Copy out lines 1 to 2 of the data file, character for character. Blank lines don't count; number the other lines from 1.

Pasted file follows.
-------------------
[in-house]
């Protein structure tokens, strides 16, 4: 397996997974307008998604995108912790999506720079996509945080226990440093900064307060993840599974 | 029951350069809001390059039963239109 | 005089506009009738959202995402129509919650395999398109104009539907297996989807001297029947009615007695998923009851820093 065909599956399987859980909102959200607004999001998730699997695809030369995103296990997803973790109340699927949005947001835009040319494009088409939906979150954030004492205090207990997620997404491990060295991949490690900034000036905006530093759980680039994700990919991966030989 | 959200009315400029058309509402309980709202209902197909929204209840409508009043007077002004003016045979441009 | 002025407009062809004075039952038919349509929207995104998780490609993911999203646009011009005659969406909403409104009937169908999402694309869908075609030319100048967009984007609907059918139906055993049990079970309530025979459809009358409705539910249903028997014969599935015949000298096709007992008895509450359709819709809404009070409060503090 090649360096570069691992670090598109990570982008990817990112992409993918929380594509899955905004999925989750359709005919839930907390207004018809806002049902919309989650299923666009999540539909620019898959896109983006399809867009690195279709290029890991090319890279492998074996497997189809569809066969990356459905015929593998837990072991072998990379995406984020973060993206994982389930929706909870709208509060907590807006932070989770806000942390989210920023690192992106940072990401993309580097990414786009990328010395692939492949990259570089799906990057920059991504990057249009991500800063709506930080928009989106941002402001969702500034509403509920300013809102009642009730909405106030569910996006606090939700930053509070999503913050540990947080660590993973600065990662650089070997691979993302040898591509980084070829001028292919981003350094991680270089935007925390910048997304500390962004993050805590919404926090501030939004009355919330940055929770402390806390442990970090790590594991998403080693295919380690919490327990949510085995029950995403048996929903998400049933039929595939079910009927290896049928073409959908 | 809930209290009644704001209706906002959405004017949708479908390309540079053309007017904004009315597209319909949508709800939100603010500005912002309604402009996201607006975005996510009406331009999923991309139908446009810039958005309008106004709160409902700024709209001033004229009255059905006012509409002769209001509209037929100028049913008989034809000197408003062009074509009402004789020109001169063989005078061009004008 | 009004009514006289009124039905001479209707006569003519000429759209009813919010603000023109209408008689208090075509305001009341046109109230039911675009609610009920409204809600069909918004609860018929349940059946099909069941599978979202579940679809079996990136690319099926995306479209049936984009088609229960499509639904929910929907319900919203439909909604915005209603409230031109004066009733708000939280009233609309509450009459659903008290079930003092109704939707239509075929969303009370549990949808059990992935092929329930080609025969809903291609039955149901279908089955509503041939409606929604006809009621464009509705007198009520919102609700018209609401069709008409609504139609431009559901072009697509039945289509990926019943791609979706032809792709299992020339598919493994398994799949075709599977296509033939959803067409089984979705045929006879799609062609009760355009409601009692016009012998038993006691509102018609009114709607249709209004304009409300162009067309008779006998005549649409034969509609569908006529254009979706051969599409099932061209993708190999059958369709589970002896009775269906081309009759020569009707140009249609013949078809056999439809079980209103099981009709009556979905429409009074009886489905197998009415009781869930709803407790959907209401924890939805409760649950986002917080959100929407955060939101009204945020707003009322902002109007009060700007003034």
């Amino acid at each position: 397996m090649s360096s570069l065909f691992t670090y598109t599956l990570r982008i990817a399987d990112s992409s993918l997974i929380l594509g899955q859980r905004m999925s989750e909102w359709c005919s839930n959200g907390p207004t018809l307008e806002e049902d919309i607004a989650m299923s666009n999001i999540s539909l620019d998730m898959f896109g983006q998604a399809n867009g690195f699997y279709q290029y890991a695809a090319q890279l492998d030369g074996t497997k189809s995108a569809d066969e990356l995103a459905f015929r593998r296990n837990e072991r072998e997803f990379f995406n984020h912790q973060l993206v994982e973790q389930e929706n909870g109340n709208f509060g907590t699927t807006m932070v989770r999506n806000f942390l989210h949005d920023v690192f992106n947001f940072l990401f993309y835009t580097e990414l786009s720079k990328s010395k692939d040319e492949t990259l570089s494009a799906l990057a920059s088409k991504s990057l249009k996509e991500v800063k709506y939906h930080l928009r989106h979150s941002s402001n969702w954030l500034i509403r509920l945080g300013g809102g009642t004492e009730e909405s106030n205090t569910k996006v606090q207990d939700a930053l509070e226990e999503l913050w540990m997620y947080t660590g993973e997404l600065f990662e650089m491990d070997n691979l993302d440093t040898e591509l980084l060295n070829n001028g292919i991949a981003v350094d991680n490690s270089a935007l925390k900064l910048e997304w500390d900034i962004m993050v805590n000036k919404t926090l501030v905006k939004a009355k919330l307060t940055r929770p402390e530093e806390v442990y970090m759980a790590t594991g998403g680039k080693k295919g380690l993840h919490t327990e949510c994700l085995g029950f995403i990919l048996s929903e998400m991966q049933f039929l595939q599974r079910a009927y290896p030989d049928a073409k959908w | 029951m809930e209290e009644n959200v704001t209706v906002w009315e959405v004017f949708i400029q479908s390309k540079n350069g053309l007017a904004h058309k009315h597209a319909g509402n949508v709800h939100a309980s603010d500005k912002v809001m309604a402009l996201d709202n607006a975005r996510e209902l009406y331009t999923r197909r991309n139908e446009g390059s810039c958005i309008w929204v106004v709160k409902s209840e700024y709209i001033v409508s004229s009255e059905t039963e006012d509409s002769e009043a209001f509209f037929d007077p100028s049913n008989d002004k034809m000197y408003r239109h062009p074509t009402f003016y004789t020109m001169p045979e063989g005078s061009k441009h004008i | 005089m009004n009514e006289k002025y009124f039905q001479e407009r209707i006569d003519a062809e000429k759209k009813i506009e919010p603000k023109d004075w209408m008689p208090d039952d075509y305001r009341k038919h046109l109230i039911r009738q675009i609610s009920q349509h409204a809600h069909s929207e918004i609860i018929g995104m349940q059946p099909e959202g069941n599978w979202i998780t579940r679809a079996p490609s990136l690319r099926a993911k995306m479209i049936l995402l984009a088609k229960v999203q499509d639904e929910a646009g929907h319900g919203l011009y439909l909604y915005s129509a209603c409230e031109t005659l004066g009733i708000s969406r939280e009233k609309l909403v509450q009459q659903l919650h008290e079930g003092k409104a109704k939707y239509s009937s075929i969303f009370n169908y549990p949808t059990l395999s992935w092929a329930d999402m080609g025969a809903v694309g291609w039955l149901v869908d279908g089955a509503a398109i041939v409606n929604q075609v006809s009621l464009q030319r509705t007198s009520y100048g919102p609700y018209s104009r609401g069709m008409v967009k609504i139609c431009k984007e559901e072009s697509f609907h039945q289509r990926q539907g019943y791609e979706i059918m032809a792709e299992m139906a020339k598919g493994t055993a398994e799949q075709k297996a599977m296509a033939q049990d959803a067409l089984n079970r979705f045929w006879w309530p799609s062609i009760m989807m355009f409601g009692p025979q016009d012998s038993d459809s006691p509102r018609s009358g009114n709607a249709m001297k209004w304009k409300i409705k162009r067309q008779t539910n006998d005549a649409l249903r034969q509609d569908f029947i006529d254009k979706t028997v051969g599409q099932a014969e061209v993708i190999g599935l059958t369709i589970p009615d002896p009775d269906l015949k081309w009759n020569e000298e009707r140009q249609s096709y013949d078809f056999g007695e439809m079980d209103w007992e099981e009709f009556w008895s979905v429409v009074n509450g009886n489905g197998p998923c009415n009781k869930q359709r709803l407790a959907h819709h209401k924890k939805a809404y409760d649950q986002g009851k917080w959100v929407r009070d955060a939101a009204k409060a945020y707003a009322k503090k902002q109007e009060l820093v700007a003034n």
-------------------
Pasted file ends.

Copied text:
[in-house]
């Protein structure tokens, strides 16, 4: 397996997974307008998604995108912790999506720079996509945080226990440093900064307060993840599974 | 029951350069809001390059039963239109 | 005089506009009738959202995402129509919650395999398109104009539907297996989807001297029947009615007695998923009851820093 065909599956399987859980909102959200607004999001998730699997695809030369995103296990997803973790109340699927949005947001835009040319494009088409939906979150954030004492205090207990997620997404491990060295991949490690900034000036905006530093759980680039994700990919991966030989 | 959200009315400029058309509402309980709202209902197909929204209840409508009043007077002004003016045979441009 | 002025407009062809004075039952038919349509929207995104998780490609993911999203646009011009005659969406909403409104009937169908999402694309869908075609030319100048967009984007609907059918139906055993049990079970309530025979459809009358409705539910249903028997014969599935015949000298096709007992008895509450359709819709809404009070409060503090 090649360096570069691992670090598109990570982008990817990112992409993918929380594509899955905004999925989750359709005919839930907390207004018809806002049902919309989650299923666009999540539909620019898959896109983006399809867009690195279709290029890991090319890279492998074996497997189809569809066969990356459905015929593998837990072991072998990379995406984020973060993206994982389930929706909870709208509060907590807006932070989770806000942390989210920023690192992106940072990401993309580097990414786009990328010395692939492949990259570089799906990057920059991504990057249009991500800063709506930080928009989106941002402001969702500034509403509920300013809102009642009730909405106030569910996006606090939700930053509070999503913050540990947080660590993973600065990662650089070997691979993302040898591509980084070829001028292919981003350094991680270089935007925390910048997304500390962004993050805590919404926090501030939004009355919330940055929770402390806390442990970090790590594991998403080693295919380690919490327990949510085995029950995403048996929903998400049933039929595939079910009927290896049928073409959908 | 809930209290009644704001209706906002959405004017949708479908390309540079053309007017904004009315597209319909949508709800939100603010500005912002309604402009996201607006975005996510009406331009999923991309139908446009810039958005309008106004709160409902700024709209001033004229009255059905006012509409002769209001509209037929100028049913008989034809000197408003062009074509009402004789020109001169063989005078061009004008 | 009004009514006289009124039905001479209707006569003519000429759209009813919010603000023109209408008689208090075509305001009341046109109230039911675009609610009920409204809600069909918004609860018929349940059946099909069941599978979202579940679809079996990136690319099926995306479209049936984009088609229960499509639904929910929907319900919203439909909604915005209603409230031109004066009733708000939280009233609309509450009459659903008290079930003092109704939707239509075929969303009370549990949808059990992935092929329930080609025969809903291609039955149901279908089955509503041939409606929604006809009621464009509705007198009520919102609700018209609401069709008409609504139609431009559901072009697509039945289509990926019943791609979706032809792709299992020339598919493994398994799949075709599977296509033939959803067409089984979705045929006879799609062609009760355009409601009692016009012998038993006691509102018609009114709607249709209004304009409300162009067309008779006998005549649409034969509609569908006529254009979706051969599409099932061209993708190999059958369709589970002896009775269906081309009759020569009707140009249609013949078809056999439809079980209103099981009709009556979905429409009074009886489905197998009415009781869930709803407790959907209401924890939805409760649950986002917080959100929407955060939101009204945020707003009322902002109007009060700007003034």